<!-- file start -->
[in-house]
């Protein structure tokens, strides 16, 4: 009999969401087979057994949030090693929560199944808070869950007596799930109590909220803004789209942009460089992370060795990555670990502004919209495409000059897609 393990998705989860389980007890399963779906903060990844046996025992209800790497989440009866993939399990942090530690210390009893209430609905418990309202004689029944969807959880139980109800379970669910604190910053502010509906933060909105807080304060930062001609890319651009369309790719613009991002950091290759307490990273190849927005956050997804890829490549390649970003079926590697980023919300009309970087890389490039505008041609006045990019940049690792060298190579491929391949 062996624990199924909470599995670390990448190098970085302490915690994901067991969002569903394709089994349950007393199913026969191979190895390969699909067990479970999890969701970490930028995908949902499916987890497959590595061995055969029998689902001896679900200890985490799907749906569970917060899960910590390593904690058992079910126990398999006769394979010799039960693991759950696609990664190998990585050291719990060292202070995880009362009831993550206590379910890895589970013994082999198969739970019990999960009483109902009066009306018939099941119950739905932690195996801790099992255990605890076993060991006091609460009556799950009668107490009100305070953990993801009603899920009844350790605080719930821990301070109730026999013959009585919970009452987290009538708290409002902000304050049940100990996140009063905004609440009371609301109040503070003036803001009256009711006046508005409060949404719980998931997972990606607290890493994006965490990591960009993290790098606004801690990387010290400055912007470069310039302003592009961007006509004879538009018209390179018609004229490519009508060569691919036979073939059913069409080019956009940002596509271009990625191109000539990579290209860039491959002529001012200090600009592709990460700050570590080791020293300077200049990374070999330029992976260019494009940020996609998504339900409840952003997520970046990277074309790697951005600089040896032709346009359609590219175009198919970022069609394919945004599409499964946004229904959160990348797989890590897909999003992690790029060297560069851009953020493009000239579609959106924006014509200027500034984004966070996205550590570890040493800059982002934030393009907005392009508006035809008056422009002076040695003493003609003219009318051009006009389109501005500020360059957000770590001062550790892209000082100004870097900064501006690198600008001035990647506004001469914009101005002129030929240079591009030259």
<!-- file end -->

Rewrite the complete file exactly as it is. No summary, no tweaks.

[in-house]
């Protein structure tokens, strides 16, 4: 009999969401087979057994949030090693929560199944808070869950007596799930109590909220803004789209942009460089992370060795990555670990502004919209495409000059897609 393990998705989860389980007890399963779906903060990844046996025992209800790497989440009866993939399990942090530690210390009893209430609905418990309202004689029944969807959880139980109800379970669910604190910053502010509906933060909105807080304060930062001609890319651009369309790719613009991002950091290759307490990273190849927005956050997804890829490549390649970003079926590697980023919300009309970087890389490039505008041609006045990019940049690792060298190579491929391949 062996624990199924909470599995670390990448190098970085302490915690994901067991969002569903394709089994349950007393199913026969191979190895390969699909067990479970999890969701970490930028995908949902499916987890497959590595061995055969029998689902001896679900200890985490799907749906569970917060899960910590390593904690058992079910126990398999006769394979010799039960693991759950696609990664190998990585050291719990060292202070995880009362009831993550206590379910890895589970013994082999198969739970019990999960009483109902009066009306018939099941119950739905932690195996801790099992255990605890076993060991006091609460009556799950009668107490009100305070953990993801009603899920009844350790605080719930821990301070109730026999013959009585919970009452987290009538708290409002902000304050049940100990996140009063905004609440009371609301109040503070003036803001009256009711006046508005409060949404719980998931997972990606607290890493994006965490990591960009993290790098606004801690990387010290400055912007470069310039302003592009961007006509004879538009018209390179018609004229490519009508060569691919036979073939059913069409080019956009940002596509271009990625191109000539990579290209860039491959002529001012200090600009592709990460700050570590080791020293300077200049990374070999330029992976260019494009940020996609998504339900409840952003997520970046990277074309790697951005600089040896032709346009359609590219175009198919970022069609394919945004599409499964946004229904959160990348797989890590897909999003992690790029060297560069851009953020493009000239579609959106924006014509200027500034984004966070996205550590570890040493800059982002934030393009907005392009508006035809008056422009002076040695003493003609003219009318051009006009389109501005500020360059957000770590001062550790892209000082100004870097900064501006690198600008001035990647506004001469914009101005002129030929240079591009030259």